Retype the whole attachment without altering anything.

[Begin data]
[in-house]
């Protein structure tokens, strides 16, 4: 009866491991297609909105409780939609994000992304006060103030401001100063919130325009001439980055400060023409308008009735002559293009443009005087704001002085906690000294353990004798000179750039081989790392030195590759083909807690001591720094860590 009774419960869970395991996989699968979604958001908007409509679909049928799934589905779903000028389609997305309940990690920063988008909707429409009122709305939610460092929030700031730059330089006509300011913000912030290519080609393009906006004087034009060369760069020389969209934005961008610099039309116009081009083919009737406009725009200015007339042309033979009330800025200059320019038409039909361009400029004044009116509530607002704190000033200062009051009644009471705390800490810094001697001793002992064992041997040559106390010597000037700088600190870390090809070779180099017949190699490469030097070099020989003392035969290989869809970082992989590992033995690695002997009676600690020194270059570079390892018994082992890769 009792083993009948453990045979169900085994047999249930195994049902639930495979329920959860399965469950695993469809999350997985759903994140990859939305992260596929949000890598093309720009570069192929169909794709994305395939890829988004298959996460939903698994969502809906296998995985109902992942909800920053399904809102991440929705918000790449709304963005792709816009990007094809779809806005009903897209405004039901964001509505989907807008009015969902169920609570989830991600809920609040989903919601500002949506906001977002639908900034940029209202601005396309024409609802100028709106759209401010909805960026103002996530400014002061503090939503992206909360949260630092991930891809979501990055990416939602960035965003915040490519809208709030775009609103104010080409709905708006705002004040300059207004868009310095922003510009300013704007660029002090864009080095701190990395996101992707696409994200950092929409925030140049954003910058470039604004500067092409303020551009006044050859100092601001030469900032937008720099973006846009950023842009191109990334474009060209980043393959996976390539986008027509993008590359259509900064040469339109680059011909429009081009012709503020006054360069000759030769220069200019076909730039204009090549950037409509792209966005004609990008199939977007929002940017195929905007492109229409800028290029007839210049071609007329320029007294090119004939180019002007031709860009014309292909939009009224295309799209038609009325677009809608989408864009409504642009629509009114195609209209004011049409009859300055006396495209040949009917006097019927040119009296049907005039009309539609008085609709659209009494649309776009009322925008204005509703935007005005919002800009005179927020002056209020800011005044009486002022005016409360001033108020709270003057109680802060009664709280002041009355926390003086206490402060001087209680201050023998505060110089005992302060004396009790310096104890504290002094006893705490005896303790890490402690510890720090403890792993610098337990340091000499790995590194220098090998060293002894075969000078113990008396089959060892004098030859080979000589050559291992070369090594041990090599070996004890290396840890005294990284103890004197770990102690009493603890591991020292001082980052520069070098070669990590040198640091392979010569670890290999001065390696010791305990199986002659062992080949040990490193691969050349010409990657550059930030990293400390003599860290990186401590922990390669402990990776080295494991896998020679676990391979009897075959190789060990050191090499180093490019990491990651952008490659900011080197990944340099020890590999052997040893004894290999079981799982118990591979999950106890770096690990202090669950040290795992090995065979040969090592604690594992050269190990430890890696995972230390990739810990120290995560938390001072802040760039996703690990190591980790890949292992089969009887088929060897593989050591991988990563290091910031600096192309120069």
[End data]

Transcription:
[in-house]
């Protein structure tokens, strides 16, 4: 009866491991297609909105409780939609994000992304006060103030401001100063919130325009001439980055400060023409308008009735002559293009443009005087704001002085906690000294353990004798000179750039081989790392030195590759083909807690001591720094860590 009774419960869970395991996989699968979604958001908007409509679909049928799934589905779903000028389609997305309940990690920063988008909707429409009122709305939610460092929030700031730059330089006509300011913000912030290519080609393009906006004087034009060369760069020389969209934005961008610099039309116009081009083919009737406009725009200015007339042309033979009330800025200059320019038409039909361009400029004044009116509530607002704190000033200062009051009644009471705390800490810094001697001793002992064992041997040559106390010597000037700088600190870390090809070779180099017949190699490469030097070099020989003392035969290989869809970082992989590992033995690695002997009676600690020194270059570079390892018994082992890769 009792083993009948453990045979169900085994047999249930195994049902639930495979329920959860399965469950695993469809999350997985759903994140990859939305992260596929949000890598093309720009570069192929169909794709994305395939890829988004298959996460939903698994969502809906296998995985109902992942909800920053399904809102991440929705918000790449709304963005792709816009990007094809779809806005009903897209405004039901964001509505989907807008009015969902169920609570989830991600809920609040989903919601500002949506906001977002639908900034940029209202601005396309024409609802100028709106759209401010909805960026103002996530400014002061503090939503992206909360949260630092991930891809979501990055990416939602960035965003915040490519809208709030775009609103104010080409709905708006705002004040300059207004868009310095922003510009300013704007660029002090864009080095701190990395996101992707696409994200950092929409925030140049954003910058470039604004500067092409303020551009006044050859100092601001030469900032937008720099973006846009950023842009191109990334474009060209980043393959996976390539986008027509993008590359259509900064040469339109680059011909429009081009012709503020006054360069000759030769220069200019076909730039204009090549950037409509792209966005004609990008199939977007929002940017195929905007492109229409800028290029007839210049071609007329320029007294090119004939180019002007031709860009014309292909939009009224295309799209038609009325677009809608989408864009409504642009629509009114195609209209004011049409009859300055006396495209040949009917006097019927040119009296049907005039009309539609008085609709659209009494649309776009009322925008204005509703935007005005919002800009005179927020002056209020800011005044009486002022005016409360001033108020709270003057109680802060009664709280002041009355926390003086206490402060001087209680201050023998505060110089005992302060004396009790310096104890504290002094006893705490005896303790890490402690510890720090403890792993610098337990340091000499790995590194220098090998060293002894075969000078113990008396089959060892004098030859080979000589050559291992070369090594041990090599070996004890290396840890005294990284103890004197770990102690009493603890591991020292001082980052520069070098070669990590040198640091392979010569670890290999001065390696010791305990199986002659062992080949040990490193691969050349010409990657550059930030990293400390003599860290990186401590922990390669402990990776080295494991896998020679676990391979009897075959190789060990050191090499180093490019990491990651952008490659900011080197990944340099020890590999052997040893004894290999079981799982118990591979999950106890770096690990202090669950040290795992090995065979040969090592604690594992050269190990430890890696995972230390990739810990120290995560938390001072802040760039996703690990190591980790890949292992089969009887088929060897593989050591991988990563290091910031600096192309120069």